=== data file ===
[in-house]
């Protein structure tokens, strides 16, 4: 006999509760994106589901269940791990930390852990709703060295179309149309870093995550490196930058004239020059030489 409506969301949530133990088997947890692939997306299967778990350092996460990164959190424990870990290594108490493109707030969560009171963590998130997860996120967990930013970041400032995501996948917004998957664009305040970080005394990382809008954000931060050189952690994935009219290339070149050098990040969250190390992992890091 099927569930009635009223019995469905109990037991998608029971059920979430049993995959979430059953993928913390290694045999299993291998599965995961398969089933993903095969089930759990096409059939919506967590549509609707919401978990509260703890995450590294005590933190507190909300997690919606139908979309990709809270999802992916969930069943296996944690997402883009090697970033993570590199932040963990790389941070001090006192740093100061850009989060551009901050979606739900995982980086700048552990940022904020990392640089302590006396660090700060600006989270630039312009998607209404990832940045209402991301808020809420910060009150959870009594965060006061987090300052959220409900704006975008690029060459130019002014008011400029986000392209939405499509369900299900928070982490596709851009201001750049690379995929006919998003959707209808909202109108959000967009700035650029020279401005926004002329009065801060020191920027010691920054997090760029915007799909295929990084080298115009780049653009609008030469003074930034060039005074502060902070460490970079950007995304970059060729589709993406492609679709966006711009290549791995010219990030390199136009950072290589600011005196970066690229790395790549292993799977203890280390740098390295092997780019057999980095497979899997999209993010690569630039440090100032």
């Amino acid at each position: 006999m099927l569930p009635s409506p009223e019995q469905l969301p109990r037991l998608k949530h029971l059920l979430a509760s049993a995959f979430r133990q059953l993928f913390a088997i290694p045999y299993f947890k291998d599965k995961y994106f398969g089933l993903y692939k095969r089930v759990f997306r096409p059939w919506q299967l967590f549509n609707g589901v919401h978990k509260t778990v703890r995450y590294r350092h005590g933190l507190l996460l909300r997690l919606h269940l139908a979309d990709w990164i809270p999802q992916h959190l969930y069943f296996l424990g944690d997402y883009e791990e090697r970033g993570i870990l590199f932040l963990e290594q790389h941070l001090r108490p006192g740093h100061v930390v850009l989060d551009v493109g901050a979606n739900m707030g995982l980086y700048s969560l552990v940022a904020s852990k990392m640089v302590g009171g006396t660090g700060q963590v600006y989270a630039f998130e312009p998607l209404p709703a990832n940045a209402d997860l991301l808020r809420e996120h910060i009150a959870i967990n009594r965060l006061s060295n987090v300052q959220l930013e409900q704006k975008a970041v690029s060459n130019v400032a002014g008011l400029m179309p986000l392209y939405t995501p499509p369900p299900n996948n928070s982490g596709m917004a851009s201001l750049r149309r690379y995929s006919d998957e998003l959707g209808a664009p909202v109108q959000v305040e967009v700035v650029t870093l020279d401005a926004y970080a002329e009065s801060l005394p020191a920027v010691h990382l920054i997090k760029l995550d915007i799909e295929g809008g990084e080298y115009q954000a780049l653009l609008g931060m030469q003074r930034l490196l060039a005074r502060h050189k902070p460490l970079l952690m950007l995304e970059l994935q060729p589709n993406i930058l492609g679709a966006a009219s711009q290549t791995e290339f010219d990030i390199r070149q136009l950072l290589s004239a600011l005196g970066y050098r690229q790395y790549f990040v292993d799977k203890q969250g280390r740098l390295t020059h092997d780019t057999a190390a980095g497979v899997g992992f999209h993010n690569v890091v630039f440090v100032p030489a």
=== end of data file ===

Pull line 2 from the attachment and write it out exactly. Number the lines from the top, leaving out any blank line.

């Protein structure tokens, strides 16, 4: 006999509760994106589901269940791990930390852990709703060295179309149309870093995550490196930058004239020059030489 409506969301949530133990088997947890692939997306299967778990350092996460990164959190424990870990290594108490493109707030969560009171963590998130997860996120967990930013970041400032995501996948917004998957664009305040970080005394990382809008954000931060050189952690994935009219290339070149050098990040969250190390992992890091 099927569930009635009223019995469905109990037991998608029971059920979430049993995959979430059953993928913390290694045999299993291998599965995961398969089933993903095969089930759990096409059939919506967590549509609707919401978990509260703890995450590294005590933190507190909300997690919606139908979309990709809270999802992916969930069943296996944690997402883009090697970033993570590199932040963990790389941070001090006192740093100061850009989060551009901050979606739900995982980086700048552990940022904020990392640089302590006396660090700060600006989270630039312009998607209404990832940045209402991301808020809420910060009150959870009594965060006061987090300052959220409900704006975008690029060459130019002014008011400029986000392209939405499509369900299900928070982490596709851009201001750049690379995929006919998003959707209808909202109108959000967009700035650029020279401005926004002329009065801060020191920027010691920054997090760029915007799909295929990084080298115009780049653009609008030469003074930034060039005074502060902070460490970079950007995304970059060729589709993406492609679709966006711009290549791995010219990030390199136009950072290589600011005196970066690229790395790549292993799977203890280390740098390295092997780019057999980095497979899997999209993010690569630039440090100032």